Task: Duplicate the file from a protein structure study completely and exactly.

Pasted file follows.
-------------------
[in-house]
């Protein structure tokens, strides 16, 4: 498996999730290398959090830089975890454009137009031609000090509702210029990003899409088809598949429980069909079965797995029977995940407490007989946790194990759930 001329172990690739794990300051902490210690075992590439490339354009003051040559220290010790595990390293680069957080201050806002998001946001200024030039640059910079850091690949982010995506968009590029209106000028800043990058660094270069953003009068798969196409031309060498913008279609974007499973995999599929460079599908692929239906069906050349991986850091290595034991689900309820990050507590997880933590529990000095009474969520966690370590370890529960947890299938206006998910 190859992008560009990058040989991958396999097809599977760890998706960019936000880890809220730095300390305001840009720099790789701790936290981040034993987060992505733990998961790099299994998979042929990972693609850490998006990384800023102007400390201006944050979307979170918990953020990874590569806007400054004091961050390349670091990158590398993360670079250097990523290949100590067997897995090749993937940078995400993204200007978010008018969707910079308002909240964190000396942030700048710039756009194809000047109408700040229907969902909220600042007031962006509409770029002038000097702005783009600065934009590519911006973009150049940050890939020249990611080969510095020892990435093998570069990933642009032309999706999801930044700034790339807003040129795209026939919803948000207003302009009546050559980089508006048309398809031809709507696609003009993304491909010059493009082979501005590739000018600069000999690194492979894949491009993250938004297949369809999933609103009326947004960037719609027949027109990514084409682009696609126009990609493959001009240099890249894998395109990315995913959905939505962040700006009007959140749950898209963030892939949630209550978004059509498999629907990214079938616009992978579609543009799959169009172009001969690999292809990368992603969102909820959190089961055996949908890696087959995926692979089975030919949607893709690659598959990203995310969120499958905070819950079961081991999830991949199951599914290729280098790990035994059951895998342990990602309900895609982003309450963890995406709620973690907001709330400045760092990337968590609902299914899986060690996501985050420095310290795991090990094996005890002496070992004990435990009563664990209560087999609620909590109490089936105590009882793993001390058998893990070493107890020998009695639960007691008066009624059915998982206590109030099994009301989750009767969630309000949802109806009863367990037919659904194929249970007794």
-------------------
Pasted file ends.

[in-house]
């Protein structure tokens, strides 16, 4: 498996999730290398959090830089975890454009137009031609000090509702210029990003899409088809598949429980069909079965797995029977995940407490007989946790194990759930 001329172990690739794990300051902490210690075992590439490339354009003051040559220290010790595990390293680069957080201050806002998001946001200024030039640059910079850091690949982010995506968009590029209106000028800043990058660094270069953003009068798969196409031309060498913008279609974007499973995999599929460079599908692929239906069906050349991986850091290595034991689900309820990050507590997880933590529990000095009474969520966690370590370890529960947890299938206006998910 190859992008560009990058040989991958396999097809599977760890998706960019936000880890809220730095300390305001840009720099790789701790936290981040034993987060992505733990998961790099299994998979042929990972693609850490998006990384800023102007400390201006944050979307979170918990953020990874590569806007400054004091961050390349670091990158590398993360670079250097990523290949100590067997897995090749993937940078995400993204200007978010008018969707910079308002909240964190000396942030700048710039756009194809000047109408700040229907969902909220600042007031962006509409770029002038000097702005783009600065934009590519911006973009150049940050890939020249990611080969510095020892990435093998570069990933642009032309999706999801930044700034790339807003040129795209026939919803948000207003302009009546050559980089508006048309398809031809709507696609003009993304491909010059493009082979501005590739000018600069000999690194492979894949491009993250938004297949369809999933609103009326947004960037719609027949027109990514084409682009696609126009990609493959001009240099890249894998395109990315995913959905939505962040700006009007959140749950898209963030892939949630209550978004059509498999629907990214079938616009992978579609543009799959169009172009001969690999292809990368992603969102909820959190089961055996949908890696087959995926692979089975030919949607893709690659598959990203995310969120499958905070819950079961081991999830991949199951599914290729280098790990035994059951895998342990990602309900895609982003309450963890995406709620973690907001709330400045760092990337968590609902299914899986060690996501985050420095310290795991090990094996005890002496070992004990435990009563664990209560087999609620909590109490089936105590009882793993001390058998893990070493107890020998009695639960007691008066009624059915998982206590109030099994009301989750009767969630309000949802109806009863367990037919659904194929249970007794």